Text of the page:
After an illustrious tenure at the United Nations, Secretary-General Ban Ki-moon gave his final speech today as he prepares to hand over his duties to successor Antonio Guterres at the end of the year. Ki-moon took office on January 1, 2007, and was re-elected, unopposed, to a second term on June 21, 2011. Throughout his two terms as the UN’s SG, Ki-moon has taken a dependable advocate of global vaccination efforts, particularly as progress to eradicate polio has come so close to its final goal.
“Immunization is one of the most cost-effective ways to prevent disease and safeguard young lives. The global success so far in fighting polio shows how far we can advance. Our great progress came thanks to an international alliance of partners. Today, we have a window of opportunity to end polio forever.”
Immunization reaches 80% of the world’s children, saving millions of lives annually. Thanks in large part to the power of vaccines, the number of children dying before the age of five has fallen from 20 million in 1960 to 6.9 million in 2011, despite a large increase in global population. Within Ki-moon’s time as UN SG, he has seen polio cases recorded at over 4,000 in 2007 drop to less than 100 this year. His most recent efforts to improve child and maternal health were seen through the launch of the Every Woman Every Child movement and the updated Global Strategy for Women’s and Children’s Health, which has helped improve the lives of millions of women and children around the world. Ki-moon has also supported crucial funding opportunities, including the 2013 Global Vaccine Summit, which raised $4 billion in funding commitments to the polio eradication plan.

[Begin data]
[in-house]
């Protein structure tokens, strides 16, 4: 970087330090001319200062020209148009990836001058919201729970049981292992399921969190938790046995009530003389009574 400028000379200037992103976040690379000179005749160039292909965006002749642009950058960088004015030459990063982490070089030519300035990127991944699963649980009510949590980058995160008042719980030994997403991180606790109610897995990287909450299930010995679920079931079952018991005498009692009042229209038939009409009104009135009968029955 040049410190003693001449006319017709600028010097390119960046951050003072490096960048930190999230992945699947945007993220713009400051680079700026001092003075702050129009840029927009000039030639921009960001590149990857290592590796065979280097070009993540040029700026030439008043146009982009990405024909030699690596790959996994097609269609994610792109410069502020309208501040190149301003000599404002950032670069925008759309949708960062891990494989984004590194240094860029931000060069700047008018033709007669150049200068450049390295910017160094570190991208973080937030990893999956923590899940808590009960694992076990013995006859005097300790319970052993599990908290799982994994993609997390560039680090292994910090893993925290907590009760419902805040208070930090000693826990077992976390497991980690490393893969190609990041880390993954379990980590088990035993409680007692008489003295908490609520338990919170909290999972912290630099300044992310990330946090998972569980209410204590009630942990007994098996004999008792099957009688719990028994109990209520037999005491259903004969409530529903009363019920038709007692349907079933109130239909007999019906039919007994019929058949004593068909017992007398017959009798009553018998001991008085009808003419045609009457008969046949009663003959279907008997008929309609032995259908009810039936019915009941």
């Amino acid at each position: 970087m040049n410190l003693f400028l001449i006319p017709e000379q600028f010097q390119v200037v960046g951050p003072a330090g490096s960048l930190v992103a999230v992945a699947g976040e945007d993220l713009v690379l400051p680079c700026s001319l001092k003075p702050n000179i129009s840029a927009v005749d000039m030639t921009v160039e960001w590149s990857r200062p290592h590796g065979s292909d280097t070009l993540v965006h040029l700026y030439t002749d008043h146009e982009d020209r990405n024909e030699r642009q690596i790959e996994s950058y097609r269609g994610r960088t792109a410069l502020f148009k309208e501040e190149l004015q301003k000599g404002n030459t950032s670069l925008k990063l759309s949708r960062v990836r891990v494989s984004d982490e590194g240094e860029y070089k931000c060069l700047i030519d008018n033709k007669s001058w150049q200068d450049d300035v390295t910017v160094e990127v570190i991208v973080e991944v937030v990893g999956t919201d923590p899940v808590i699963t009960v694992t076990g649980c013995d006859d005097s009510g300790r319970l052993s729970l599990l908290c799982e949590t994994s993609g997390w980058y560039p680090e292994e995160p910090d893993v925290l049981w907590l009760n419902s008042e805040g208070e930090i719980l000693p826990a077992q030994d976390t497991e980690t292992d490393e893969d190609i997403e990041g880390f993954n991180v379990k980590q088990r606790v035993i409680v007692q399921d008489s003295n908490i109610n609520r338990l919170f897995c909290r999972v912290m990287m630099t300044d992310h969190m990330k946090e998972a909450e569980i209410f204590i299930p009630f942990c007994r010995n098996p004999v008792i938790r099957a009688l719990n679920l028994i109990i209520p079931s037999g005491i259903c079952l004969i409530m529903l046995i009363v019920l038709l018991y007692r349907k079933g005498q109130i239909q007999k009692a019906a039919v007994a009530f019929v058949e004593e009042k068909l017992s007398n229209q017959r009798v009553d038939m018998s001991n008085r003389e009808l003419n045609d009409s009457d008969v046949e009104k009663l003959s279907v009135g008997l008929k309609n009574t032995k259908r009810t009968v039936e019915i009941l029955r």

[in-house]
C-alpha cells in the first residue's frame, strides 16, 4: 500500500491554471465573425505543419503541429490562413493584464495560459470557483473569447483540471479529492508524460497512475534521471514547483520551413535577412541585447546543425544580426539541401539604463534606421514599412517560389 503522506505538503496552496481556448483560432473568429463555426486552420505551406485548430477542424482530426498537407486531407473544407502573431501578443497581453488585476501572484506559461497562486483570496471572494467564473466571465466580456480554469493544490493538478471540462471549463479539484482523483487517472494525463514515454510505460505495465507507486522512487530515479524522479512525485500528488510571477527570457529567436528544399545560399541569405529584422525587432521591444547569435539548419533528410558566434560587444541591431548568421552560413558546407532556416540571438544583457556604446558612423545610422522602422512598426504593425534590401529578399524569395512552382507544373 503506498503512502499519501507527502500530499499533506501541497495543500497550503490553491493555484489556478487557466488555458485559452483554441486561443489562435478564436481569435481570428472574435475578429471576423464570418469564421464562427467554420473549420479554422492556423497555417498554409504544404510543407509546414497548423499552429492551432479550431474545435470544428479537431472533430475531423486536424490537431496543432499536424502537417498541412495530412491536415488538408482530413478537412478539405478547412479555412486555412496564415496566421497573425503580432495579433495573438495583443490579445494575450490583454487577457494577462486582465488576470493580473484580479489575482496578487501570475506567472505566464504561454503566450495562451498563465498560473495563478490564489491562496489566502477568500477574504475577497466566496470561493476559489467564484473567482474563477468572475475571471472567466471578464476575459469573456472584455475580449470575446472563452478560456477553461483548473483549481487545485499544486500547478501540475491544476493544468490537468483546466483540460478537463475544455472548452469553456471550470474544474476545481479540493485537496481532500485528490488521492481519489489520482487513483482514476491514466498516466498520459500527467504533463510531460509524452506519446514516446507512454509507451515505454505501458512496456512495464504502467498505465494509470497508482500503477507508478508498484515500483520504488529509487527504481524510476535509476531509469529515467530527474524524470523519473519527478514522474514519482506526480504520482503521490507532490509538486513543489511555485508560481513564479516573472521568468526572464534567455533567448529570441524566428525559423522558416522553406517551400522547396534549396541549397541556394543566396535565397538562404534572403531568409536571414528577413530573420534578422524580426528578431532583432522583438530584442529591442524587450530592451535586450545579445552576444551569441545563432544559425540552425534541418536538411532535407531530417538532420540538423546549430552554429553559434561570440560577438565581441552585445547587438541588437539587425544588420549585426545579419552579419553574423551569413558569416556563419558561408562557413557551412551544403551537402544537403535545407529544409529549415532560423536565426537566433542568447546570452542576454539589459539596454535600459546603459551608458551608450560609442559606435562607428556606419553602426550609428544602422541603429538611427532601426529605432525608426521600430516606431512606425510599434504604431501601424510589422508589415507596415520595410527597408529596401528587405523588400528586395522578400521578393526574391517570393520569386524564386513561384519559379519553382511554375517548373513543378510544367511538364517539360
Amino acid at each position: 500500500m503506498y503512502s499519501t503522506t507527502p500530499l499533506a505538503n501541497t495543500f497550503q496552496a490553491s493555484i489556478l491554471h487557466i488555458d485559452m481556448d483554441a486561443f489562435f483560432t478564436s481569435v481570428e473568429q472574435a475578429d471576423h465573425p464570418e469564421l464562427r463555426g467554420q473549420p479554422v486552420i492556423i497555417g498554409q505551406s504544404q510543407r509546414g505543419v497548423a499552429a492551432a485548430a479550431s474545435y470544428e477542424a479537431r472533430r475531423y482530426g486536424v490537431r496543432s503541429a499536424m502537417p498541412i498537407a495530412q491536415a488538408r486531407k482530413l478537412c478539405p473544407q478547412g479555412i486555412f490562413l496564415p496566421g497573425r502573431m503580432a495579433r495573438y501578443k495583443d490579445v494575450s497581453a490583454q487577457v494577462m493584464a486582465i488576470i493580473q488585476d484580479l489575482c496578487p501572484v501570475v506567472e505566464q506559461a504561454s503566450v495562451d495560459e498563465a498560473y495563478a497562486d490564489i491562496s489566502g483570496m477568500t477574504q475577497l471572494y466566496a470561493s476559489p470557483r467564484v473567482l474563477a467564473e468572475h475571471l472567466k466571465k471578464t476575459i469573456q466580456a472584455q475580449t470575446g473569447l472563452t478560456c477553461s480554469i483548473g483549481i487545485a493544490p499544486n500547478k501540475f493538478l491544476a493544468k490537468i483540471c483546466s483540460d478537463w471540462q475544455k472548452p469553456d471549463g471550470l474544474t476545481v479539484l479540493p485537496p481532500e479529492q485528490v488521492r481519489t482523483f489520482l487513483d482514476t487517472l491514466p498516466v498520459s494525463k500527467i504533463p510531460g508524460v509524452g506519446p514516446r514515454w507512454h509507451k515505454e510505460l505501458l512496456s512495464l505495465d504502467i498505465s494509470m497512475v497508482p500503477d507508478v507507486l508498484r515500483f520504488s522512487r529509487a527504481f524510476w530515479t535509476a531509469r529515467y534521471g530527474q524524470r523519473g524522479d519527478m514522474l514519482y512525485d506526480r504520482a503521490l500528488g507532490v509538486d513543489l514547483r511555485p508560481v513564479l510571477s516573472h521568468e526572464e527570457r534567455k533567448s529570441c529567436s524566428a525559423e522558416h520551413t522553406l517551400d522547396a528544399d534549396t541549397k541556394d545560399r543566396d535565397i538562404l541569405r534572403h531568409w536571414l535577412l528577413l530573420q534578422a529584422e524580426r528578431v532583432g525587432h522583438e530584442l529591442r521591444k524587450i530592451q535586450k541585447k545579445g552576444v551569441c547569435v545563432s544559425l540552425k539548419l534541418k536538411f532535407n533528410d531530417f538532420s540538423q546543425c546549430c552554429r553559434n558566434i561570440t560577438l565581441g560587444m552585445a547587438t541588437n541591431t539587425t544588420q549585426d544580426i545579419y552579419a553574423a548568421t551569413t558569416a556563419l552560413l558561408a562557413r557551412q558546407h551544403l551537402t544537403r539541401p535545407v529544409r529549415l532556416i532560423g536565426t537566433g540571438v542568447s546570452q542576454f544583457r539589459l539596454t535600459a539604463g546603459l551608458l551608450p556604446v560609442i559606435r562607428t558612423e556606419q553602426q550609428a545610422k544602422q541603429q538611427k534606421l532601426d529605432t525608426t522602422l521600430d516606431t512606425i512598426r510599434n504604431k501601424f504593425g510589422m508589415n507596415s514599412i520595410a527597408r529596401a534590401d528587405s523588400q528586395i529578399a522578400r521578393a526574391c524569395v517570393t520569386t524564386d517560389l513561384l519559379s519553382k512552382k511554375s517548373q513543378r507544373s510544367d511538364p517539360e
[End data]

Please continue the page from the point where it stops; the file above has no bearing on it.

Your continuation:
Despite the incredible increase in immunization rates over Ki-moon’s tenure, 2.3 million children are still being missed each year, typically from the most vulnerable, economically challenged communities. To reach the unimmunized, the United Nations and its partners support vaccine procurement and distribution mechanisms, strengthen local health systems, help to secure sustainable funding for immunization, and advocate to reduce inequalities in access to essential vaccines and other life-saving interventions.
“I will conclude my service at the end of this year and pass the baton to my successor, to whom I wish every success in what is, to quote the first Secretary-General, the most impossible job in the world. It is also the most uplifting.”
We look forward to continuing the UN Foundation’s life-saving immunization work with António Guterres, the Secretary-General-designate of the United Nations. Upon Guterres’ selection by the UN General Assembly in October, UN Foundation Founder and Chairman Ted Turner said, “He understands what it takes to lead, and he knows how to get things done. He’s an impatient humanitarian who will be a tireless diplomat for the hopes of people everywhere for a better future.”